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It has long been an axiom of mine that the little things are infinitely

the most important.
-Sir Arthur Conan Doyle

I used to think that it was a wise exhortation to never sweat the small things. It was unnecessary to be pedantic and exact in every aspect of existence. It was okay to be forgetful of small things and to bypass the trivialities that surround life. I have slowly learned that to think this is a mistake, an exaggerated shortness of perspective that makes life easier in the short term by multiplying difficulties in the long term. To think that you are one who need not concern himself with the minutiae is the mark of satisfaction with mediocrity. It involves the sacrifice of the two most important characteristics that are missed by most people but nonetheless vital in the course of their every day life.

These two attributes are that of awareness and attention to detail. Once you adopt them as a requisite of your every day, each small detail is vital, each bit of planning critical, and every bit of life vital.

Very few, a select minimal few, are really aware of what is going on about them or can see the obvious while it is outside of their immediate cares. It makes life easier, especially in the crowded metropolitan environments in which we now live. We focus on our task to the exclusion of others; we keep our perspective tied to our path, towards the aim which we have set out to achieve. When we are aware, it is usually because some not so benign agency such as the law or social pressure has mandated our watchfulness, for example when driving. Even then the transparent lack of awareness that you see from many drivers is hardly news to anyone.

The reason that awareness is important is that it makes you responsive and reactive to your environment. You have to focus on what is going on around you, and suddenly you start to notice things that you would have skipped without a thought before. Your mind is in the present, which is where it truly belongs. The past is gone, the future yet to come. Your attention must be where you are now, what obligations you have accepted and what little you can do that makes a difference. For example you notice that your routine means going around in circles, that you never leave your wallet and keys in the same place, but always take them together when you leave, that you left something on the floor and that you need to get back and pick it up. Thousands of things like this will litter your everyday experience. This is the narrow unenlightened benefit for you personally: it makes life easier and more efficient at the price of requiring an enhanced level of mental cognition on your part. A willingness to actually live in the present and in the world as you find it. Not as you wish it was, or what it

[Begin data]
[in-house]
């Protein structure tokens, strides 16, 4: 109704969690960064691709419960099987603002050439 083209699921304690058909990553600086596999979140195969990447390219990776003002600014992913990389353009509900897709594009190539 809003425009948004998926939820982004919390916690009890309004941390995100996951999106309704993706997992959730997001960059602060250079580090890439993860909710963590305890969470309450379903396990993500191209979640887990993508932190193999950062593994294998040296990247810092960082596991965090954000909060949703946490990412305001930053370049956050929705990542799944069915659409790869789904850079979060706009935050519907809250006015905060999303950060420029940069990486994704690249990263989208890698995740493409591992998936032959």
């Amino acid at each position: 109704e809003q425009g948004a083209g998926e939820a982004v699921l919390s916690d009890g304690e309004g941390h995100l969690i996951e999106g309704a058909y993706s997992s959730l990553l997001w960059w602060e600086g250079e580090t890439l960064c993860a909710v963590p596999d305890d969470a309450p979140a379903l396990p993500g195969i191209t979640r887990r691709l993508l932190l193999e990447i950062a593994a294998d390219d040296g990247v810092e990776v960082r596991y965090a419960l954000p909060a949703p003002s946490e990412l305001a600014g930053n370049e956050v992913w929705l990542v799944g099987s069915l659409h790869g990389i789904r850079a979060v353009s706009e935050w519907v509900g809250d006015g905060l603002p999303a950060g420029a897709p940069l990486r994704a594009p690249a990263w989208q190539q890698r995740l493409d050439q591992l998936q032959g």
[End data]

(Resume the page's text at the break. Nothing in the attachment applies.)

The unselfish benefit I have picked up is that you become much more alive in a rather fulfilling sense. You listen to people, and notice the hand gestures or the facial quirks. That someone seems to never talk to the person they are addressing but into space, or that some people have odd mannerisms. It tells you a lot about people that you are dealing with, because you are paying close and careful attention to them. Even the people you pass on the street take on significance; you see their dress and their style, their expression and attitude and get a feel of what they are, try and wonder at their experiences and perspectives. Life opens up, and you can sometimes if you really try, a fleeting glimpse passes of the cosmic artist’s work. That is the magic of a mind in the moment. I have called this the unselfish benefit, but perhaps it really is rather a selfish one. I believe though that to find joy in other people, in a nice way not an evil one, is perhaps truly of greater importance in life then I have as yet realised. As my thoughts are still percolating, I will say no more on this point yet. My reader is wise, and I will trust to his or her judgment in such matters.